1 Introduction

PoEM is an IFIP WG 8.1 working conference on the Practice of Enterprise Modeling. It is aimed at improving the understanding of the Practice of Enterprise Modeling by offering a forum for sharing experiences and knowledge between the academic community and practitioners from the industry and public sector. The 13th edition of the conference series was virtually hosted by the Riga Technical University (Riga, Latvia), November 25th to 27th, 2020. The special focus in 2020 was on the role of Enterprise Modeling in the Digital Age.

A total of 28 contributed papers were presented at the PoEM’2020 conference. They were dedicated to topics such as Business Process modeling, Foundations and Applications of Enterprise Modeling, Enterprise Modeling and Enterprise Architecture, Enterprise Ontologies, Formal Aspects of Enterprise Modeling, Requirements modeling, Risk and Security Modeling, and Process Mining. Two state-of-the-art keynotes explored advanced topics in Enterprise Modeling. The first keynote was dedicated to Digital Twins and Machine Learning in the enterprise context [1]. The second keynote reported the recent advances at the OMiLAB Innovation Corner [3]. The keynotes and the accepted contributed papers have been published in [2].

The best papers of PoEM’2020 were invited to this special section in the Journal of Software and Systems Modeling (SoSyM). Initially, nine papers have been invited. Each submitted article was thoroughly revised and significantly expanded on the basis of the conference paper. Following multiple rounds of reviewing, eventually, five articles were accepted for publication in this special section on PoEM’2020.

2 Selected papers

The selected articles in this special section constitute a representative sample of the research topics covered in the PoEM conference series. They address conceptual foundations of Enterprise Modeling, development of Enterprise Modeling tools as well as Enterprise Modeling in relation to cross-cutting fields such as requirements engineering and cybersecurity.

On Enterprise-Grade Tool Support for DEMO by Mark A. T. Mulder and Henderik A. Proper—this article surveys existing ’enterprise-grade’ modeling tools that support the DEMO modeling approach and describes the endeavors of the authors toward extending the Sparx Enterprise Architect System to enable DEMO modeling. The tool not only supports the core DEMO metamodel, it is also equipped with additional functionality like validity checks and model transformation between different DEMO aspect models. Evaluation is reported based on a critical reflective discussion of the authors and by reflecting on the use of the tool in industrial cases.

Automated conceptual model clustering: a relator-centric approach by Giancarlo Guizzardi, Tiago Sales, João Paulo A. Almeida, and Geert Poels—this article proposes a relator-centric approach toward the modularization of overarching ontology-based conceptual models. The article elaborates on the conceptual characterization of model clusters and the development of tool support for the approach. An empirical evaluation concludes the article.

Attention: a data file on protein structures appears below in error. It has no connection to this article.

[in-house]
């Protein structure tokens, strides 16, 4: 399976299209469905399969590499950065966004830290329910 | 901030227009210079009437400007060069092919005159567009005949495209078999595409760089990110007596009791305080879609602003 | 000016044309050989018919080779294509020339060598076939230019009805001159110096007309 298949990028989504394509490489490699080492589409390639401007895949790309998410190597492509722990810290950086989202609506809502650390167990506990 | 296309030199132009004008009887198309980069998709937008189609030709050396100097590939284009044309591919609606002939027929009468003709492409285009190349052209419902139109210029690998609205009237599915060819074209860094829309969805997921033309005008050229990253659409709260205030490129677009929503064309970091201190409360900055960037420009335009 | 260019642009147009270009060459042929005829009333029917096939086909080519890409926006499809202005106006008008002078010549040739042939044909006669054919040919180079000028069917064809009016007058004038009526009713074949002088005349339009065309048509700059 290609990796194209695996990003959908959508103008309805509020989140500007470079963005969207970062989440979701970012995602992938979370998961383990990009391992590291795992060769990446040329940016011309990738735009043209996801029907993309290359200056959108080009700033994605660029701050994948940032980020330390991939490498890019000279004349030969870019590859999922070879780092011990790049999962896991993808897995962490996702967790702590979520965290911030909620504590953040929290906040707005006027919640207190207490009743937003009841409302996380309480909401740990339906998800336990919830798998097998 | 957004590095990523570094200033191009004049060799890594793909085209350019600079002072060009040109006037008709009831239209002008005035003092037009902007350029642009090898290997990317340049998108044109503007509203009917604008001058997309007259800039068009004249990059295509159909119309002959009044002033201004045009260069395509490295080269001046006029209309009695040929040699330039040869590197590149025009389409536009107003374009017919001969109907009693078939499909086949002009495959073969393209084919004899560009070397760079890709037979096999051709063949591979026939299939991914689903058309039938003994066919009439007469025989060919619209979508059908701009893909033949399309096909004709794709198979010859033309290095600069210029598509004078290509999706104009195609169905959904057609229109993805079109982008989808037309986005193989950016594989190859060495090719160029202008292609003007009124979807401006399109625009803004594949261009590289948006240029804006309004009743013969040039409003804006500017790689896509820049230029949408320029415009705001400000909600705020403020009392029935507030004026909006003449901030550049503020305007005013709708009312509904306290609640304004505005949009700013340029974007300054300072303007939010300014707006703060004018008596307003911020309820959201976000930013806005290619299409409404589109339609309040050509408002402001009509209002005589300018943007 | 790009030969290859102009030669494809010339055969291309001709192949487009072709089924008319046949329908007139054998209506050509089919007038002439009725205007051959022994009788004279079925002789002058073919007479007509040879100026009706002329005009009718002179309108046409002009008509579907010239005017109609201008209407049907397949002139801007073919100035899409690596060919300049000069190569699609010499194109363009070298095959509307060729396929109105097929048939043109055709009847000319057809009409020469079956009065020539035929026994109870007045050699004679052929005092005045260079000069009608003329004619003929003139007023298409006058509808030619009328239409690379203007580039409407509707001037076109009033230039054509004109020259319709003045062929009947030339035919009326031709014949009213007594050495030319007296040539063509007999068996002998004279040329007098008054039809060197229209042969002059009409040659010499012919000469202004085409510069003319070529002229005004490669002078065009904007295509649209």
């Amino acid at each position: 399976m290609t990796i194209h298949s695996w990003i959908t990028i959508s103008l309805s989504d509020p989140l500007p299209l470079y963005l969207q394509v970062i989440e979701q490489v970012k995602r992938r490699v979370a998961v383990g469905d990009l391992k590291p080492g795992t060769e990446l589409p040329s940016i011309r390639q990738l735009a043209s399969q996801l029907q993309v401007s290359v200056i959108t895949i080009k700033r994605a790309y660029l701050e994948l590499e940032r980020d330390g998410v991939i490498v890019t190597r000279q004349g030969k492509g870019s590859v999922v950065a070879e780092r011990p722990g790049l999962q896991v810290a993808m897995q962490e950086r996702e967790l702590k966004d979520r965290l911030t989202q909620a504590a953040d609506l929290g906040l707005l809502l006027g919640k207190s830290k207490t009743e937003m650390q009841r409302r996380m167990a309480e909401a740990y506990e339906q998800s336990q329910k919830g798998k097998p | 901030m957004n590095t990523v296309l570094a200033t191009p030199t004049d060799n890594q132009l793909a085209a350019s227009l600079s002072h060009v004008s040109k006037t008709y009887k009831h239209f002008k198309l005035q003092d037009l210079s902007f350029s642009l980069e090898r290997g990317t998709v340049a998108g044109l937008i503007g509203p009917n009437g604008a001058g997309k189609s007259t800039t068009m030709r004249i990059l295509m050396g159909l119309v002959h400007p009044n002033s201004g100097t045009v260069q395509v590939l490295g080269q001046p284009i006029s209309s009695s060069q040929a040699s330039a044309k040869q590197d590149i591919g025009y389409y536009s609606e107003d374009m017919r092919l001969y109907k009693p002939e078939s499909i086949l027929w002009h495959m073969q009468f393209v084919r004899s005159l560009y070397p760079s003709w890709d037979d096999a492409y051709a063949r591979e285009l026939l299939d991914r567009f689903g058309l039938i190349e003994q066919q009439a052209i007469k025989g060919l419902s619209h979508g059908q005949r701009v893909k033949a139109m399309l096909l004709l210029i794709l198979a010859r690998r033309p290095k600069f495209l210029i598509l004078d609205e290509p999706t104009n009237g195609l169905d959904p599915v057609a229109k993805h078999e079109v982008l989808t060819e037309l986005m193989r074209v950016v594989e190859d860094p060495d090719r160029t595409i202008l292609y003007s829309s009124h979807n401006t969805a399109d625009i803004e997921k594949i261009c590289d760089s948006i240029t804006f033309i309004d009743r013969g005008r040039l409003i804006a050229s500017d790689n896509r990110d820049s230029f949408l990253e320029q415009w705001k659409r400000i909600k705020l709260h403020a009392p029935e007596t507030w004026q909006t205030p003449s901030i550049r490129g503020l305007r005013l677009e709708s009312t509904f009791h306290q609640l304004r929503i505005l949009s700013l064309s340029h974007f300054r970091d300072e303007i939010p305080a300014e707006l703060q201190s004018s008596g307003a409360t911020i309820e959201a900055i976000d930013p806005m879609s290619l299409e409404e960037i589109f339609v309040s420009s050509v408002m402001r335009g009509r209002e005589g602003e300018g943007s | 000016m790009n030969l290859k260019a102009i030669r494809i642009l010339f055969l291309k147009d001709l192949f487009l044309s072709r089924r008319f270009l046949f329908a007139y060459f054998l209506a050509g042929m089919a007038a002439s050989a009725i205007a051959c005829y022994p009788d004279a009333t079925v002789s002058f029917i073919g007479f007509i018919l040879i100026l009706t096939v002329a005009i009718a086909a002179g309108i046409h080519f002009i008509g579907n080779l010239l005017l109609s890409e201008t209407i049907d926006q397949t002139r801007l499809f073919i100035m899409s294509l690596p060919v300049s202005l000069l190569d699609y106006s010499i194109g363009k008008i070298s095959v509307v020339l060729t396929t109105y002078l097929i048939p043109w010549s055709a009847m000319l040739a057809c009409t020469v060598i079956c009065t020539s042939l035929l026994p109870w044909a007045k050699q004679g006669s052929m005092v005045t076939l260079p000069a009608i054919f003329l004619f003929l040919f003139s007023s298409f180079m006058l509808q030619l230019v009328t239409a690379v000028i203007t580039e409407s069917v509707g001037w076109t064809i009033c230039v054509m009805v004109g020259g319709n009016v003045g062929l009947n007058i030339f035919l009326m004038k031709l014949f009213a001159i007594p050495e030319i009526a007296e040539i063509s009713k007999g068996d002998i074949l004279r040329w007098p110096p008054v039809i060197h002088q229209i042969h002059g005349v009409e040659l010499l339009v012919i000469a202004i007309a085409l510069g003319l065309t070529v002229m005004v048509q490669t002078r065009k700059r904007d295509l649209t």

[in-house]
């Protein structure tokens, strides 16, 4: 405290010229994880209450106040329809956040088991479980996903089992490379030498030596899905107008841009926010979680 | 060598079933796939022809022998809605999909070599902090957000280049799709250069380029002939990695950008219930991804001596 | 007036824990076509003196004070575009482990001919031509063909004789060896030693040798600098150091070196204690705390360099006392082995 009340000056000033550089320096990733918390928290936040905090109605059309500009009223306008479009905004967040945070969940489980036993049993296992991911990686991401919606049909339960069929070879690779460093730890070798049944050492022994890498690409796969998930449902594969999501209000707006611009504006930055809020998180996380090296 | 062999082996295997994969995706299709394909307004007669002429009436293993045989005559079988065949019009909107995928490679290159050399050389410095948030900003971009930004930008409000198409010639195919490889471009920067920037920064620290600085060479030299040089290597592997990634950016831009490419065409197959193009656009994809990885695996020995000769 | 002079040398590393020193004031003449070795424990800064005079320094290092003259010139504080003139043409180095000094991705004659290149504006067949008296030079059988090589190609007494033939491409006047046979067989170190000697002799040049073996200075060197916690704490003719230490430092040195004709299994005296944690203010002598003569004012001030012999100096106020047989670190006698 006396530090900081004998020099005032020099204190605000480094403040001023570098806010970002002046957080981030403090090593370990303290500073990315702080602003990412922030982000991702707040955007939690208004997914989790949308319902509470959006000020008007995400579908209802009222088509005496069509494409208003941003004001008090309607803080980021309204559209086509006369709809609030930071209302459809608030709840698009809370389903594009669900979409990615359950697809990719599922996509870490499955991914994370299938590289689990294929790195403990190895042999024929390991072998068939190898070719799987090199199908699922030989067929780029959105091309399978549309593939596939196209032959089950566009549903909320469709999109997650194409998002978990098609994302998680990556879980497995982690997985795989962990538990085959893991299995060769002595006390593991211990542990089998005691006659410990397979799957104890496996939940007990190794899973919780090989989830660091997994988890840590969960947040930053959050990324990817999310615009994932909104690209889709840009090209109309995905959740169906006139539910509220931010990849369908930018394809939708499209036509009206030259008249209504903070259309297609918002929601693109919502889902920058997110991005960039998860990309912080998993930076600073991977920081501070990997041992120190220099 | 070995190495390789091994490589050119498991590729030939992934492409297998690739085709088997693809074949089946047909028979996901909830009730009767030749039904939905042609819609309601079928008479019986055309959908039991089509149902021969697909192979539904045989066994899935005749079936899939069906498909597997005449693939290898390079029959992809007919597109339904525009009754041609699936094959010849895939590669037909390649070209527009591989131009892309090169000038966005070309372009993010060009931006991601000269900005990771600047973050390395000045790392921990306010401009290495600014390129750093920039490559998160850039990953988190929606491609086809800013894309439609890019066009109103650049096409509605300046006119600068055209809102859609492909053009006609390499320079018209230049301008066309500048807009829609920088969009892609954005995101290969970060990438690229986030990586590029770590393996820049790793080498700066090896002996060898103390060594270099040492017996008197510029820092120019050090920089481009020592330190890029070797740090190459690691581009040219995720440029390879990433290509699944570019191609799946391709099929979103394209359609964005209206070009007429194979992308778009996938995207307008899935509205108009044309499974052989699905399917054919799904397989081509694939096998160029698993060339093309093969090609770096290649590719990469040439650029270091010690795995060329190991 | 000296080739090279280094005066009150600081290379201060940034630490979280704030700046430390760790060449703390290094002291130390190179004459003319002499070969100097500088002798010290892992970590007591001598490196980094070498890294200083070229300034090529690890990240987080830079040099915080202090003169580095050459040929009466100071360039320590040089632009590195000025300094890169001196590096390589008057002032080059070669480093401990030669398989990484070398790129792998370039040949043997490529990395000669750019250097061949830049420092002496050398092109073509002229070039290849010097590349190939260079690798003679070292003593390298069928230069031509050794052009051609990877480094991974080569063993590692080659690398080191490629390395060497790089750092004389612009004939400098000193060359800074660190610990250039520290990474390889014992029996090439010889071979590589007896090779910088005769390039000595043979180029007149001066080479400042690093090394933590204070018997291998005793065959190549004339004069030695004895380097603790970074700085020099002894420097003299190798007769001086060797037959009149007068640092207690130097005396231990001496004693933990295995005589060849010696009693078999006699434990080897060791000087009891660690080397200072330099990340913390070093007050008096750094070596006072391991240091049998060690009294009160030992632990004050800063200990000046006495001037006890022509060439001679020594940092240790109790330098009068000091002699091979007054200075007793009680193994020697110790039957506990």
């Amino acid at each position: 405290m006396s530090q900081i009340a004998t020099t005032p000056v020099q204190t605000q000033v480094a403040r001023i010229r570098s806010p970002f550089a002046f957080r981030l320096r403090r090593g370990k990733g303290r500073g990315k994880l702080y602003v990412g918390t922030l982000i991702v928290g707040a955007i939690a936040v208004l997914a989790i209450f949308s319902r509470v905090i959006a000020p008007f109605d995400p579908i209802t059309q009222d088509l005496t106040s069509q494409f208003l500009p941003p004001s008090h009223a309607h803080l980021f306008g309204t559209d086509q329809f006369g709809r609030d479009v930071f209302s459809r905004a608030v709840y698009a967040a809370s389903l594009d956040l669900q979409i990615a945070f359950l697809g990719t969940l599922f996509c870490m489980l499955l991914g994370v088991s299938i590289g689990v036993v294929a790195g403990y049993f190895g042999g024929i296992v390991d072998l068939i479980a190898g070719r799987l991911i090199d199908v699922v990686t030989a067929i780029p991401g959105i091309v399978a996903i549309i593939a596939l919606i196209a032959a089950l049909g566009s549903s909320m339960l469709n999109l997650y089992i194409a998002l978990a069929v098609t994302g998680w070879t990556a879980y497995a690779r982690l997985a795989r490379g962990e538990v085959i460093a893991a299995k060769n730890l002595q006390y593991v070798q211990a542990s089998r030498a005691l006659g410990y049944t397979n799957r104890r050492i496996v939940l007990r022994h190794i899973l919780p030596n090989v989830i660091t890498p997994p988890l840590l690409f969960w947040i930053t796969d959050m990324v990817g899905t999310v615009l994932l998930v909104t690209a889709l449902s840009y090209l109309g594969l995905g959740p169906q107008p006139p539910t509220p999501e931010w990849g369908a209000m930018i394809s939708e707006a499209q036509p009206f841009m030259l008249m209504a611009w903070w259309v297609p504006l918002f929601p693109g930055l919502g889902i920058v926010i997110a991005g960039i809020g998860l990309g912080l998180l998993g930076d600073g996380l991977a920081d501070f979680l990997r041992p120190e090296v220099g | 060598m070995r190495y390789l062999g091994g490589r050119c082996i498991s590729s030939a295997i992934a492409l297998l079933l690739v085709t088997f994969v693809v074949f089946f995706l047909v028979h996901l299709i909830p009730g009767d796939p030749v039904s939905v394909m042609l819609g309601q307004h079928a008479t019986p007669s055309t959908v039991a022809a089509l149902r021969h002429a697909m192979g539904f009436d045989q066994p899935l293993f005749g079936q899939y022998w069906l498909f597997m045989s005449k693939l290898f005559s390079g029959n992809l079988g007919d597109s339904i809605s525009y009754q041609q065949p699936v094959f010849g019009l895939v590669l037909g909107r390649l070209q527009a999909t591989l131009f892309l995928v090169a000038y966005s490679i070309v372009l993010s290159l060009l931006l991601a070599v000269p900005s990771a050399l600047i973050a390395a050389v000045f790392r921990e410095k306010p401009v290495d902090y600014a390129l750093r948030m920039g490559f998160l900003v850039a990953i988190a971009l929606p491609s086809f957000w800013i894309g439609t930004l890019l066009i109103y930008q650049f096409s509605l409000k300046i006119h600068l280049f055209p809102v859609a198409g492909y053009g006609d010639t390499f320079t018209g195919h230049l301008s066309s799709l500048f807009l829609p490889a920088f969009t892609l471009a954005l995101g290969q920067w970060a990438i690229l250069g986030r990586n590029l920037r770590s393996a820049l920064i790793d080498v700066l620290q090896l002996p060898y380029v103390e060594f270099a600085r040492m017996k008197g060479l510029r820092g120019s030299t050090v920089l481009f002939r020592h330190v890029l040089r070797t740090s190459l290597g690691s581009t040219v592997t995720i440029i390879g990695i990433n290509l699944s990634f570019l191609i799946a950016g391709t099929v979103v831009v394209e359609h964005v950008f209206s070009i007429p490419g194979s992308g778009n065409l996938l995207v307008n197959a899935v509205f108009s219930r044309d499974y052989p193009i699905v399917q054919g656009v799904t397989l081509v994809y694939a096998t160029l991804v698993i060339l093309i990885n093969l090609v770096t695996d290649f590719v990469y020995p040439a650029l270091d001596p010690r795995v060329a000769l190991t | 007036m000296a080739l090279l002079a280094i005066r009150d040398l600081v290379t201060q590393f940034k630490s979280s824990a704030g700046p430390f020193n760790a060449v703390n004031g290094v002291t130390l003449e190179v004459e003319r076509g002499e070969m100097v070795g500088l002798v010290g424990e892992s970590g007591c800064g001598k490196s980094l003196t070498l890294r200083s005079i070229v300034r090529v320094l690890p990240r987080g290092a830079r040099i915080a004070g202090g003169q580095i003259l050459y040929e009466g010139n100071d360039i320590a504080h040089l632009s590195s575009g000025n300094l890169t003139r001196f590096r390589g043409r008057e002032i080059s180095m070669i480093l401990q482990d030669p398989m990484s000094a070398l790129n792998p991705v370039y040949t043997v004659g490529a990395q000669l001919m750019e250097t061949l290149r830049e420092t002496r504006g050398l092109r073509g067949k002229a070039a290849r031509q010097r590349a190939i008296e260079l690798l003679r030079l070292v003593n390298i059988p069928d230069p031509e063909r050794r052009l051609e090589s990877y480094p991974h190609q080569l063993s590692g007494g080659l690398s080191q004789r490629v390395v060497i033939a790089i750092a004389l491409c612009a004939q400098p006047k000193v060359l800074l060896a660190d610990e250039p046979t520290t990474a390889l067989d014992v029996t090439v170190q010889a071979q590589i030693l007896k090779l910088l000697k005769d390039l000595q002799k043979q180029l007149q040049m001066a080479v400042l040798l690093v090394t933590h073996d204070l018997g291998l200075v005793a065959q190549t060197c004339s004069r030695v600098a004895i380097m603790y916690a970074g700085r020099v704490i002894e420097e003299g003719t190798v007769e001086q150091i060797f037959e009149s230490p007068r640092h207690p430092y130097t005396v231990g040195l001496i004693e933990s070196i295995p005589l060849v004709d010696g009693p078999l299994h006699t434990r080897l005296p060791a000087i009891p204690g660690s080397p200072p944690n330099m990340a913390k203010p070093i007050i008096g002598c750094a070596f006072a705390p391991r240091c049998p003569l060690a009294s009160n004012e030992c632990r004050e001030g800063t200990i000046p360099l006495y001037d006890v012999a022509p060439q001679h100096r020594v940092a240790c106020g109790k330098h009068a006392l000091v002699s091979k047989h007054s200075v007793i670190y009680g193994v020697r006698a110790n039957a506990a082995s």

Holistic data-driven requirements elicitation in the big data era by Aron Henriksson and Jelena Zdravkovic—the article supplements the traditional requirements elicitation process with data extracted from big data sources. The data-driven requirements elicitation meta-model and process are elaborated. Their utility is investigated in the case study from the video games development industry.

Formalizing the four-layer metamodeling stack with MetaMorph: potential and benefits by Victoria Döller—in order to provide an adequate modeling support to increasingly complex enterprises, the article presents a formal approach to specifying Enterprise Modeling Languages. The formalism is based on typed first-order logic and is referred as to MetaMorph. Application of MetaMorph is demonstrated in a couple of examples. This paper also introduced M2FOL, a formal modeling language for metamodels which is derived from the application of METAMORPH to the metamodel level.

A framework for conceptual characterization of ontologies and its application in the cybersecurity domain by Beatriz Franco Martins, Lenin Serrano Gil, Jose Reyes Román, Jose Ignacio Panach, Óscar Pastor López, Moshe Hadad, and Benny Rochwerger—this article elaborates a method to classify domain ontologies which is subsequently applied to classify 28 ontologies in the cybersecurity domain. A cross-ontological analysis highlights the most relevant cybersecurity concerns and facilitates domain ontology interoperability. The authors also propose recommendations for the ontology engineering process.

3 Reviewers in alphabetical order

Twenty-eight renown field experts were involved in the review process, and their contribution are gratefully acknowledged: João Paulo A. Almeida, Robert Andrei Buchmann, Rimantas Butleris, Karlis Čerāns, Marne de Vries, Michael Fellmann, Hans-Georg Fill, Ulrich Frank, Giancarlo Giancarlo, Knut Hinkelmann, Stijn Hoppenbrouwers, Jennifer Horkoff, Manfred Jeusfeld, Marite Kirikova, Robert Lagerström, Elyes Lamine, Raimundas Matulevicius, Giovanni Meroni, Alessandro Oltramari, Geert Poels, Henderik A. Proper, Stefan Schulte, Monique Snoeck, Janis Stirna, Hans Weigand, Mathias Weske, Manuel Wimmer, Robert Woitsch.